The fate of the exclusive Umiaya restaurant, in Playa del Inglés (south of Gran Canaria), has gone hand in hand with the coronavirus pandemic. The Gran Canaria businessman Francisco Acosta and his two partners inaugurated it on March 11, 2020. Three days later The bomb exploded: President Pedro Sánchez decreed a state of alarm and both Umiaya and all the hotel companies of the second national tourist destination closed down. After the lockdown, hopes of a revival resurfaced, giving the business a new opportunity in July. Two weeks later, the Government of Boris Johnson curtailed its expectations by removing Spain from the list of countries exempt from quarantine. And on September 14, the restaurant closed its doors again “after considerable losses,” explains Acosta.
Eight months later, the advance of vaccination has prompted the reopening of the premises this Friday. A few hours earlier, Downing Street announced that it included the Balearic Islands in the list of safe tourist destinations, but excluded the rest of Spain, including the Canary Islands. This is another blow to the hopes of Acosta and of all Canarian tourism. British travelers make up 37% of those who visited the region in 2019. Germany is also important, but at 19% it lags well behind. “It was another setback,” confesses Acosta. “With local tourism and only on weekends, we can hold out until September. But if then we have to close again, it will be difficult to recover “, he concludes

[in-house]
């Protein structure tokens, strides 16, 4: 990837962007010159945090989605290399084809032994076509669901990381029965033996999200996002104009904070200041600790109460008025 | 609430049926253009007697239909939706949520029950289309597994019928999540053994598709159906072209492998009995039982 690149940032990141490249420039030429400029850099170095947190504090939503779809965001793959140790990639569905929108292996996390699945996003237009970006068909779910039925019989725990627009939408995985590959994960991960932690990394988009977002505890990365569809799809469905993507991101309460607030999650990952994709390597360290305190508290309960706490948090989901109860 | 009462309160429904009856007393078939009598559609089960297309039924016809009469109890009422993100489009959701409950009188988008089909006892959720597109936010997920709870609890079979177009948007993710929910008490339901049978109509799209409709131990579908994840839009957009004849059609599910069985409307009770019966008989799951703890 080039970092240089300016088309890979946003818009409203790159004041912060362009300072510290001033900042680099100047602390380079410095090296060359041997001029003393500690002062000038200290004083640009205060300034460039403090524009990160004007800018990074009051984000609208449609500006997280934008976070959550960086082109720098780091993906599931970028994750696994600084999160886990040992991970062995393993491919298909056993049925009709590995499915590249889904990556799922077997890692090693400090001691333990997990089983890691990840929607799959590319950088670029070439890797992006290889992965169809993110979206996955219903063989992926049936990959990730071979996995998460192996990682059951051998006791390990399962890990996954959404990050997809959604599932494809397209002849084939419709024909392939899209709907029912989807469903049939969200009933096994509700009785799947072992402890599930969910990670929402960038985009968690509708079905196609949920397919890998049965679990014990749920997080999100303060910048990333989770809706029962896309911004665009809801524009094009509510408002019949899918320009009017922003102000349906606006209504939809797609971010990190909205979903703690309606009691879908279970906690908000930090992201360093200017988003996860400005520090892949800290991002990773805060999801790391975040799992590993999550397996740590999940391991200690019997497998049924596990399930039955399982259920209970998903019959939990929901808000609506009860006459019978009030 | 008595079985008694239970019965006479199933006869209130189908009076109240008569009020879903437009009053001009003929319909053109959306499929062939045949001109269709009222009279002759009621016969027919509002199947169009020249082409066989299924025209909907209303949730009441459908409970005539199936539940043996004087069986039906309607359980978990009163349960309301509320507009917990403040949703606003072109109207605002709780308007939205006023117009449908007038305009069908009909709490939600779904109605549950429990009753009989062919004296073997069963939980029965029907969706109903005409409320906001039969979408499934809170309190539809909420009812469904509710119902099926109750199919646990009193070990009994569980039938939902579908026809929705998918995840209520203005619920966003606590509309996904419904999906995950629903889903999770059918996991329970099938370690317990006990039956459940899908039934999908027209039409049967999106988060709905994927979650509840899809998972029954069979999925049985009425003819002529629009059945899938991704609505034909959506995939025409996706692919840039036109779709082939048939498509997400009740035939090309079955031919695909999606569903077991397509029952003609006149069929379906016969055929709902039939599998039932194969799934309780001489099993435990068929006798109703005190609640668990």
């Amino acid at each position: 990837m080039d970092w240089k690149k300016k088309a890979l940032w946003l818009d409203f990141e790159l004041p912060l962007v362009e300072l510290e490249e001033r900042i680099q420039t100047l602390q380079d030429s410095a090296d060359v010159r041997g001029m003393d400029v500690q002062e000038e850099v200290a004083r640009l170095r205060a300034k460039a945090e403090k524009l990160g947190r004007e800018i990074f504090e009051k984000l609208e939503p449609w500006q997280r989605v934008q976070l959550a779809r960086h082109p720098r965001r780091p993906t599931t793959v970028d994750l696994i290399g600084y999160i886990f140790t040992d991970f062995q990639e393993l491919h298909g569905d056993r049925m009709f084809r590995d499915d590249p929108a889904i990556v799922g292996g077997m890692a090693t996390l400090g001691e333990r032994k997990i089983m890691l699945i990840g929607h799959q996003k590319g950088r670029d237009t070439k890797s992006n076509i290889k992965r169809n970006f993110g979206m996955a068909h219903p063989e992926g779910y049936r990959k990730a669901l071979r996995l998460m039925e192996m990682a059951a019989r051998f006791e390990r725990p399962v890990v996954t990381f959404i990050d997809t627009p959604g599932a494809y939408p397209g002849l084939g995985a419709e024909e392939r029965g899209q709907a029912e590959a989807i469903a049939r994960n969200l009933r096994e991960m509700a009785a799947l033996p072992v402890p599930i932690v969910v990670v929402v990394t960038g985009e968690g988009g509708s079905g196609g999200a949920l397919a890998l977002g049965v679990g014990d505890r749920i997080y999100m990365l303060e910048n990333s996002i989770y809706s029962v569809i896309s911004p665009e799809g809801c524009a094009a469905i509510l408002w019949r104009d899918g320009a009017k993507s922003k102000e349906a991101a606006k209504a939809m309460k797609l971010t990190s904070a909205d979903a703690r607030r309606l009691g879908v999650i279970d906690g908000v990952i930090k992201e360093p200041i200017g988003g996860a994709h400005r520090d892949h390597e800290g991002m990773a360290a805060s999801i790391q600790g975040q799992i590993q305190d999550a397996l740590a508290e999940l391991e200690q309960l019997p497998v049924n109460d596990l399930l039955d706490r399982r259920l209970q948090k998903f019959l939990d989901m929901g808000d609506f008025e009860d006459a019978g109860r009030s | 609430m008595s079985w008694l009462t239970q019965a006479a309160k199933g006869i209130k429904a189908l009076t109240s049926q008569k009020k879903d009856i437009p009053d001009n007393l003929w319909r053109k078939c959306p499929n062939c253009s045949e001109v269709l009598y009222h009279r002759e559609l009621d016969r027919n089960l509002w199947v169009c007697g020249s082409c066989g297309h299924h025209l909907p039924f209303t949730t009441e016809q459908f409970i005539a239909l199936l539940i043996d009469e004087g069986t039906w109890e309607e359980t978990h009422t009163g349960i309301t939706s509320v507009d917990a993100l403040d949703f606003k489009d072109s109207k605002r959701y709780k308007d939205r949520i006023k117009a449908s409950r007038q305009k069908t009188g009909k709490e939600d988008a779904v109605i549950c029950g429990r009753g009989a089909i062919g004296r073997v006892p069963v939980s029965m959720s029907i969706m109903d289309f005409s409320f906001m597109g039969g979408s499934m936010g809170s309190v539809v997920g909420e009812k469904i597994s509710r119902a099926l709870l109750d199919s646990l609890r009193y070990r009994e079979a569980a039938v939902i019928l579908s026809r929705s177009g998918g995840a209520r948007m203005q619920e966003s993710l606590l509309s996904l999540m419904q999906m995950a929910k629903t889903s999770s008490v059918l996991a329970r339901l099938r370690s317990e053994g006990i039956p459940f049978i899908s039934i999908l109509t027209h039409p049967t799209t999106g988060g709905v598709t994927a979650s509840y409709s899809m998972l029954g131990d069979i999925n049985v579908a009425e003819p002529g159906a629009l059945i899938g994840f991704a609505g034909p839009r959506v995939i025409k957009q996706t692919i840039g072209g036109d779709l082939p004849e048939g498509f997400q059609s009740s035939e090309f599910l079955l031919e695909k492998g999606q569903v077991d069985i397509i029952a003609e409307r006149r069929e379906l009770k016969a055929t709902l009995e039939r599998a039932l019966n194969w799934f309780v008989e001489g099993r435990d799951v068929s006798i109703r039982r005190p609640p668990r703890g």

The Canary Islands Minister of Tourism, Yaiza Castilla, keeps, like Acosta, the hopes for after the summer. “We maintain our forecasts that in September we will have 40% or 50% of the activity of 2019 and during the winter season we will reach 70% or 80%,” he says.
The upturn in coronavirus cases in the islands, especially in Tenerife, not only worries the counselor for assuming “a stain on the brand image of the Canary Islands”, but also because it can endanger other markets such as Danish or the German, which impose a maximum cumulative incidence after seven days of 50 cases per 100,000 inhabitants. The archipelago now has more than 56 cases per 100,000 inhabitants at seven days and more than 100 at 14 days. The situation in Tenerife, the main tourist market of the archipelago, which has once again risen to alert level 3, is of particular concern.
The vice president of the Canarian Association of Travel Agencies and Tour Operators (ACAVyT) and general director of Viajes Insular, Ignacio Poladura, assures that the decision of the United Kingdom “has not caught anyone by surprise”. “Hoteliers are not going to change their plans much regarding openings and there have not been significantly high cancellations because, anyway, English reservations were at a minimum.” It warns, like Castilla, of the domino effect that can occur if the islands are not able to control the numbers of infections. Poladura highlights, yes, a positive note in the British announcement: for the first time the Executive of Boris Johnson has differentiated between destinations, so that in the future, the Canary Islands can open up as a safe tourist market regardless of what happens in the Peninsula.
This circumstance has led Jorge Marichal, president of the Tenerife, La Palma, La Gomera and El Hierro (Ashotel) Hotel and Non-Hotel Association, to describe the UK’s decision as “bittersweet”. More cautious has been the president of the Federation of Hospitality and Tourism of Las Palmas (FEHT), José María Mañaricúa, who has warned that, despite the fact that the Balearic Islands are in the green and it seems that the figures will improve in July, “nobody ensures that it will remain ”at these levels in August. “The uncertainty is maximum. This year the season will not be saved for anyone, regardless of whether they are in green or amber ”, he says.